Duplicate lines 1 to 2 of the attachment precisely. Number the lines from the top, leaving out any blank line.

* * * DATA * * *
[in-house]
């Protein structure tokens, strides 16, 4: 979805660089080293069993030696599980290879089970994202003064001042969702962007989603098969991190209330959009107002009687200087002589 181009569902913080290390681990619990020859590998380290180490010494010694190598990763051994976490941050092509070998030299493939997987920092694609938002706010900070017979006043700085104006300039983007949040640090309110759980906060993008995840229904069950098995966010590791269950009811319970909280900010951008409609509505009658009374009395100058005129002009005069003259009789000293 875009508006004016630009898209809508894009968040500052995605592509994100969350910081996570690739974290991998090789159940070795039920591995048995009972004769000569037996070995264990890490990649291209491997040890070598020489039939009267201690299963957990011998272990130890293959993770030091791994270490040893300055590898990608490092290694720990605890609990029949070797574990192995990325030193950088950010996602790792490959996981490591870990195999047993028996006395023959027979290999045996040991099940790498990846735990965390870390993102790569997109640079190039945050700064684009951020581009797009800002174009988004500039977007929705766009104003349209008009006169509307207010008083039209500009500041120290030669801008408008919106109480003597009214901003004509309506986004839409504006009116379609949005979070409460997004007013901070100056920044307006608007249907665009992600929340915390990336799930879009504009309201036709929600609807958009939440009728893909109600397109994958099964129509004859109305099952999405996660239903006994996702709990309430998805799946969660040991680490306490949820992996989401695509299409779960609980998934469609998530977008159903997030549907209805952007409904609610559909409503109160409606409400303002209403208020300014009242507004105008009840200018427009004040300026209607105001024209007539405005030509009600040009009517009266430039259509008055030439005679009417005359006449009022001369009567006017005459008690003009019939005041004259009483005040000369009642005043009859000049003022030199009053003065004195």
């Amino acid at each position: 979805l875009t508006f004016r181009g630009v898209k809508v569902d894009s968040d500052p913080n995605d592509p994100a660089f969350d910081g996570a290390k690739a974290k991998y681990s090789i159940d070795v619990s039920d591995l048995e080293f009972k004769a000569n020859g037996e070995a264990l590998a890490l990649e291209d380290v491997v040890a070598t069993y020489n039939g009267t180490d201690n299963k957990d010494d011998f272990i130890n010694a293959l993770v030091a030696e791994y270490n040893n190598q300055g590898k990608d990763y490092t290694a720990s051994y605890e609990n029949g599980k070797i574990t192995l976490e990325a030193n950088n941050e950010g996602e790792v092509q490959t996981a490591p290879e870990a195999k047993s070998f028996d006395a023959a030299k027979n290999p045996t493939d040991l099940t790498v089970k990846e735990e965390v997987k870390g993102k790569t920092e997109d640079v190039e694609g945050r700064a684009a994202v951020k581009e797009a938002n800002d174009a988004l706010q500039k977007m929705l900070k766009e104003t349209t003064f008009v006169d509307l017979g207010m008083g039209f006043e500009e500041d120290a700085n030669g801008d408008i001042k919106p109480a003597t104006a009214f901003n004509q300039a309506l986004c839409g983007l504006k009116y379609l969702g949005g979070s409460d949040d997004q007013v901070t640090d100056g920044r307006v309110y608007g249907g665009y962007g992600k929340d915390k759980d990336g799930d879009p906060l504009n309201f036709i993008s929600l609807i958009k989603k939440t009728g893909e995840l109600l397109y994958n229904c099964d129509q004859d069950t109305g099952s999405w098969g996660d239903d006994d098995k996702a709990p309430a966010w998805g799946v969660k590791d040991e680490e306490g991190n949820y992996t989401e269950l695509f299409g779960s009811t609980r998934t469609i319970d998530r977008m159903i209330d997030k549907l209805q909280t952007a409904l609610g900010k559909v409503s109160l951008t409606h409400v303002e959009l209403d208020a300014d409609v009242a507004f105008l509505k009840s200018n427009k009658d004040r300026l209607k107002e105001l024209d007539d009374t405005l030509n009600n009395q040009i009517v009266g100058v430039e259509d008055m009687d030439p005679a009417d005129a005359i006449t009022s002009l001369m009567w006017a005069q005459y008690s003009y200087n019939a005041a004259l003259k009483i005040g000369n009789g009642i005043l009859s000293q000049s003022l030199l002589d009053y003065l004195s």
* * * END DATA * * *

[in-house]
């Protein structure tokens, strides 16, 4: 979805660089080293069993030696599980290879089970994202003064001042969702962007989603098969991190209330959009107002009687200087002589 181009569902913080290390681990619990020859590998380290180490010494010694190598990763051994976490941050092509070998030299493939997987920092694609938002706010900070017979006043700085104006300039983007949040640090309110759980906060993008995840229904069950098995966010590791269950009811319970909280900010951008409609509505009658009374009395100058005129002009005069003259009789000293 875009508006004016630009898209809508894009968040500052995605592509994100969350910081996570690739974290991998090789159940070795039920591995048995009972004769000569037996070995264990890490990649291209491997040890070598020489039939009267201690299963957990011998272990130890293959993770030091791994270490040893300055590898990608490092290694720990605890609990029949070797574990192995990325030193950088950010996602790792490959996981490591870990195999047993028996006395023959027979290999045996040991099940790498990846735990965390870390993102790569997109640079190039945050700064684009951020581009797009800002174009988004500039977007929705766009104003349209008009006169509307207010008083039209500009500041120290030669801008408008919106109480003597009214901003004509309506986004839409504006009116379609949005979070409460997004007013901070100056920044307006608007249907665009992600929340915390990336799930879009504009309201036709929600609807958009939440009728893909109600397109994958099964129509004859109305099952999405996660239903006994996702709990309430998805799946969660040991680490306490949820992996989401695509299409779960609980998934469609998530977008159903997030549907209805952007409904609610559909409503109160409606409400303002209403208020300014009242507004105008009840200018427009004040300026209607105001024209007539405005030509009600040009009517009266430039259509008055030439005679009417005359006449009022001369009567006017005459008690003009019939005041004259009483005040000369009642005043009859000049003022030199009053003065004195």